Apart from the initial prompt upon waking up, there was no other prompt or text. There was also no saves, so quitting the game or dying would restart the entire playthrough.
The Kickstarter feedback was pretty overwhelming - people gave a lot of feedback on survival, but also wanted to know more and more about why the world was the way it was. We realised quickly that we would need to up our encounter game. So, the Early Access launch in July 2016 saw a big change to encounters, as it contained the first encounters that could properly be called “quests”.
To begin, we started with Arthur’s real intro - we did this to help introduce players to the world, because Kickstarter feedback was “I don’t really know what I’m doing”. So, we added the intro, and then upon leaving the shelter, we added a new and fancy prompt indicating the player’s goals, which would then get tracked in their Quest screen. The Early Access “story” ended when Arthur made it to the hatch that would lead him to the Parade District - a temporary ending until the real one comes along.
Once you were in the world, the encounters were much more fleshed out: they all had a developed background story, larger and unique locations,and full on dialogue with truly unique NPCs, all animated. We added a compass, dig spots and dozen of points of interests. We had enough quests to rotate some of them from one playthrough to another, which means you might not have always gotten the same encounters two playthroughs in a row! We were confident that the game’s story and world was beginning to become what people wanted.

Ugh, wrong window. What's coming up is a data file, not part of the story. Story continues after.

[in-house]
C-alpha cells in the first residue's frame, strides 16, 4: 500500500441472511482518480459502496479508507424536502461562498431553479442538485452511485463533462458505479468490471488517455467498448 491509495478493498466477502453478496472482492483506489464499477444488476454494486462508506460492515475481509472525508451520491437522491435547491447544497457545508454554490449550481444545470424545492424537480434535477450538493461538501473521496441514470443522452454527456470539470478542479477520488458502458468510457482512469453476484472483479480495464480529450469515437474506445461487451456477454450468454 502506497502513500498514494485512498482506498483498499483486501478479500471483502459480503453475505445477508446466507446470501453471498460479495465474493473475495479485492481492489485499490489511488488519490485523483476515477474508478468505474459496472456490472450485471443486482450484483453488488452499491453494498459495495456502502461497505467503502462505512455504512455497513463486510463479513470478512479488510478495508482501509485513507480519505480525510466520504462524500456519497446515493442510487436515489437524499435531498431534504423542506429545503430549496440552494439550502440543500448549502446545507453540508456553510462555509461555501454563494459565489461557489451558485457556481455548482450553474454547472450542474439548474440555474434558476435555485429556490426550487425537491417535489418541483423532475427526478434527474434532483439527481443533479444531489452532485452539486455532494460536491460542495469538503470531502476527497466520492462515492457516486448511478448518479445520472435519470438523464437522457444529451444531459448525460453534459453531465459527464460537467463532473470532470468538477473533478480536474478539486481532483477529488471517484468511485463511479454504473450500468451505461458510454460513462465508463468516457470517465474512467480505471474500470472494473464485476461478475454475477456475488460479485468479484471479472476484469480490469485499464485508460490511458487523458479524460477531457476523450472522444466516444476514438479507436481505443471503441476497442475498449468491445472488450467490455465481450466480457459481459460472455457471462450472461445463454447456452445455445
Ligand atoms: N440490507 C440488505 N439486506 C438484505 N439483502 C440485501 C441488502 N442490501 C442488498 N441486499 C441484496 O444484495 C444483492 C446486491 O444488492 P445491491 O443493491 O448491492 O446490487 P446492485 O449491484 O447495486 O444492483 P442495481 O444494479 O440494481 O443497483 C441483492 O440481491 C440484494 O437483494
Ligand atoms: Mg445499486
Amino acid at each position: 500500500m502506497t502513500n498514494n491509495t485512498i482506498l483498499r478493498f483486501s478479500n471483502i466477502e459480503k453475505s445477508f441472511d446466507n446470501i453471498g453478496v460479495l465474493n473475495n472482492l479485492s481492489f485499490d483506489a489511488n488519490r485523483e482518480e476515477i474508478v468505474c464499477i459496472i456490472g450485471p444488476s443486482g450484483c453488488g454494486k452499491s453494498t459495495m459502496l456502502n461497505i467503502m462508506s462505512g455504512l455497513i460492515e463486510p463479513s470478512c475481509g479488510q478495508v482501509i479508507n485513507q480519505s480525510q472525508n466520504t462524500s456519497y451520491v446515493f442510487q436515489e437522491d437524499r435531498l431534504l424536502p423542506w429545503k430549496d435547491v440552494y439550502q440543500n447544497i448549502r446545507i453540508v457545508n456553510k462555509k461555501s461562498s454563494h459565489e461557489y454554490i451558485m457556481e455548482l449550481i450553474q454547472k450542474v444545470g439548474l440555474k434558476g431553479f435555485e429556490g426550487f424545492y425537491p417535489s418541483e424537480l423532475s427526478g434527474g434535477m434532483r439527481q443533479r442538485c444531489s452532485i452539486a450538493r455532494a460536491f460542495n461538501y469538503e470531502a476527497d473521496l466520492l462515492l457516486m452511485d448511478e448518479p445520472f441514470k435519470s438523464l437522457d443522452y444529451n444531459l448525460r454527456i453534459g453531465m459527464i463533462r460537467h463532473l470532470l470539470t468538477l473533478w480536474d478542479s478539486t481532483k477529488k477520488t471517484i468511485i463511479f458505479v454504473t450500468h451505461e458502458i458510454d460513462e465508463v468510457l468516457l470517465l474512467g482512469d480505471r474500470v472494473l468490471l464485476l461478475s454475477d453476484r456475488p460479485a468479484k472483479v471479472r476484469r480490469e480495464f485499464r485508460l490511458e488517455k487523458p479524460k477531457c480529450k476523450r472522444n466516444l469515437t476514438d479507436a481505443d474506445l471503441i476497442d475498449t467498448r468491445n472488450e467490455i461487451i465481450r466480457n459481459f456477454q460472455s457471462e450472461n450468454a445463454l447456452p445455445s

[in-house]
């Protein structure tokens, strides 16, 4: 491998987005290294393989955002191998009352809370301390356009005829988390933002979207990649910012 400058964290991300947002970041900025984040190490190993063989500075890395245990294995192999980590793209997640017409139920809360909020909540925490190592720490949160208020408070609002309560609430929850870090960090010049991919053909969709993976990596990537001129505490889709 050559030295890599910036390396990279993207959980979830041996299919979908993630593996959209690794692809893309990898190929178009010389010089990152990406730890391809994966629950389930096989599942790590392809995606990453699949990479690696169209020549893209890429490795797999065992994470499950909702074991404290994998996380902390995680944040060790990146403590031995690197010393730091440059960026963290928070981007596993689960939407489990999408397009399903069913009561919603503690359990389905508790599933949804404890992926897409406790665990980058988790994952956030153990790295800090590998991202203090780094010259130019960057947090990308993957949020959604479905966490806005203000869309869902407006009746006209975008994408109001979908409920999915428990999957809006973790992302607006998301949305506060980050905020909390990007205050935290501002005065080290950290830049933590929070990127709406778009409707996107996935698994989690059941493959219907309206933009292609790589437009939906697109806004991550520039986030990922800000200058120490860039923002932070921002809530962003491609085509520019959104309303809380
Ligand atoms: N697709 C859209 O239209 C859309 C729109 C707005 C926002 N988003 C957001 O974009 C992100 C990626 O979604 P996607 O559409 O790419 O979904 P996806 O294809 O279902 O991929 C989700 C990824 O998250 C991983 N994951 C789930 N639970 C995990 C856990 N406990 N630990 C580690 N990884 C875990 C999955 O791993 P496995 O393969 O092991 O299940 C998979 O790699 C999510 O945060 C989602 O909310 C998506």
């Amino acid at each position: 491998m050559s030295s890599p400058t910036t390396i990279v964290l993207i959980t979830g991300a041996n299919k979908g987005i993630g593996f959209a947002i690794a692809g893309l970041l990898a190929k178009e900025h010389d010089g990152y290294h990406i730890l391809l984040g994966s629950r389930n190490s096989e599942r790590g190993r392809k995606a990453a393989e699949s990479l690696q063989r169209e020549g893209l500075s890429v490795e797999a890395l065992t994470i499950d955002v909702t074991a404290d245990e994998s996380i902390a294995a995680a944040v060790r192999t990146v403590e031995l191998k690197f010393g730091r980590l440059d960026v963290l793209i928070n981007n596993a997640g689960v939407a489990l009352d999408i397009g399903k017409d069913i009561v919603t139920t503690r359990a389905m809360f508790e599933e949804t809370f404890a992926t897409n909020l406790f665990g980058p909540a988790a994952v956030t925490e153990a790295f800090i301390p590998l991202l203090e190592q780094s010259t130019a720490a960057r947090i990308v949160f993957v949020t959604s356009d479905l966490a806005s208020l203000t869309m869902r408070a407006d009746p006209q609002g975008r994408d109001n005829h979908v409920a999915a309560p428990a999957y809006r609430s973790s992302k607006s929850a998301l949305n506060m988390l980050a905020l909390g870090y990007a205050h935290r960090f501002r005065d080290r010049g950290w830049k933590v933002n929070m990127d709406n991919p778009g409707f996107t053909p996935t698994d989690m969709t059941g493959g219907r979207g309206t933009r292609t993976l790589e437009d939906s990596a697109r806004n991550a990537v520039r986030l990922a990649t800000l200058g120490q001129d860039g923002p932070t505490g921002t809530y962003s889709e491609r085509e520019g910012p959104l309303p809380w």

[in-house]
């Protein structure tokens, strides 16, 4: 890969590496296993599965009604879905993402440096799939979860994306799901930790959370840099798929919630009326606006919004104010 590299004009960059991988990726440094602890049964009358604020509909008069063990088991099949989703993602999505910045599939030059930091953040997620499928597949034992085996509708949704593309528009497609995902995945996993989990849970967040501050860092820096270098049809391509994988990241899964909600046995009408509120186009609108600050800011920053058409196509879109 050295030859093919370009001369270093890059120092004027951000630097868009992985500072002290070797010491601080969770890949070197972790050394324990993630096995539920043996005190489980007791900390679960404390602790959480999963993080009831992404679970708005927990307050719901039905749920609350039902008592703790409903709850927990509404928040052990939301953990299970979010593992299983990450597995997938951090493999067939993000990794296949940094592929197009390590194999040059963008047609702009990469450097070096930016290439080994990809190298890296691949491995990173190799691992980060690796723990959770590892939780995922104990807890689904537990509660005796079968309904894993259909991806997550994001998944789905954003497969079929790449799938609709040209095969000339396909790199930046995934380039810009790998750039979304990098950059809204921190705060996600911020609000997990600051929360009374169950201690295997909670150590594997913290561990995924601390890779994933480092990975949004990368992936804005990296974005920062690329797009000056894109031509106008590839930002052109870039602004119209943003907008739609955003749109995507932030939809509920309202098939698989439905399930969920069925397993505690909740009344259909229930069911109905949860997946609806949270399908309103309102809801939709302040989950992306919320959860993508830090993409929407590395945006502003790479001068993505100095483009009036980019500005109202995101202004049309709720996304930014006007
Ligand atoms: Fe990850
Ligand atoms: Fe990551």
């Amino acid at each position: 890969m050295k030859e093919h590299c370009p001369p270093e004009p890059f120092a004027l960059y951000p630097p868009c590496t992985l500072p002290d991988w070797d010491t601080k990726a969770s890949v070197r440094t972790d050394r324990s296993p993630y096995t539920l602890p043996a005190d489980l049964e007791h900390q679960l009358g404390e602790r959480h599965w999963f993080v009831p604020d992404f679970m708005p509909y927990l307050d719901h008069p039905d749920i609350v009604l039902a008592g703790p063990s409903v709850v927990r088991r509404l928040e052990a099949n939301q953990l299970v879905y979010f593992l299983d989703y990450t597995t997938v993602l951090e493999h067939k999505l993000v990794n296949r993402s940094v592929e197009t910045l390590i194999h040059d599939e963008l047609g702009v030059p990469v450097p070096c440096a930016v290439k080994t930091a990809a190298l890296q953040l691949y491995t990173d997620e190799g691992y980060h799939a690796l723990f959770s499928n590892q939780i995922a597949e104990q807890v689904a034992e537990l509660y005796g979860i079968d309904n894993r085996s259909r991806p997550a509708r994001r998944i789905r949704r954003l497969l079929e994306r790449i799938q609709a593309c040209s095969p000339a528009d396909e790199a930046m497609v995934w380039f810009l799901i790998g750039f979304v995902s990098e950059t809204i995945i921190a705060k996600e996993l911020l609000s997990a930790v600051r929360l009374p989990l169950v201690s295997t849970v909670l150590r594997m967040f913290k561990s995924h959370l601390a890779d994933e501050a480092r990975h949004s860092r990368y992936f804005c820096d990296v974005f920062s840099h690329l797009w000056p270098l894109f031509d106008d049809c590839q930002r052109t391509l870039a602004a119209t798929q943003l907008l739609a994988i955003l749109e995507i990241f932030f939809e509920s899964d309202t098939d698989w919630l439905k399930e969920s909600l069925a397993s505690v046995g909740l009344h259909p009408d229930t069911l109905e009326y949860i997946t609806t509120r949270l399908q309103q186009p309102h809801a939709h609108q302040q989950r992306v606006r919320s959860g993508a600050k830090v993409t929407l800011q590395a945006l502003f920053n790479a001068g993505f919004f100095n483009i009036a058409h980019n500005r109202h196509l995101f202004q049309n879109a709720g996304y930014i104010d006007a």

However, we hit a snag: a great deal of feedback from the early access launch came in the form of “I don’t get it, where is the story?” While some of that related to the main story not being present, we also realized that many players weren’t finding our encounters. A prompt would appear indicating a quest had been added to your journal but it wasn’t always very clear where it came from, and most players would just walk on by. For example, Eric “Crazy Legs” Liddel would just run away from the player, meaning Arthur would just talk to himself for a while if the player wasn’t paying attention. If you didn’t spot Eric, none of that would make any sense at all.
The game was becoming much bigger, the player was now able to save and we introduced the second wind option, moving slowly away from the roguelike gameplay we originally envisioned. So, we realised that we had to go back to the drawing board.
The Clockwork Update
The Clockwork update was a BIG one, that introduced a number of technical systems that improved the game on many levels (hence the name!). Due to the complexity of the game increasing, and the early access launch feedback, we had two goals: increase the reliability of our game systems, and increase the visibility of our quests.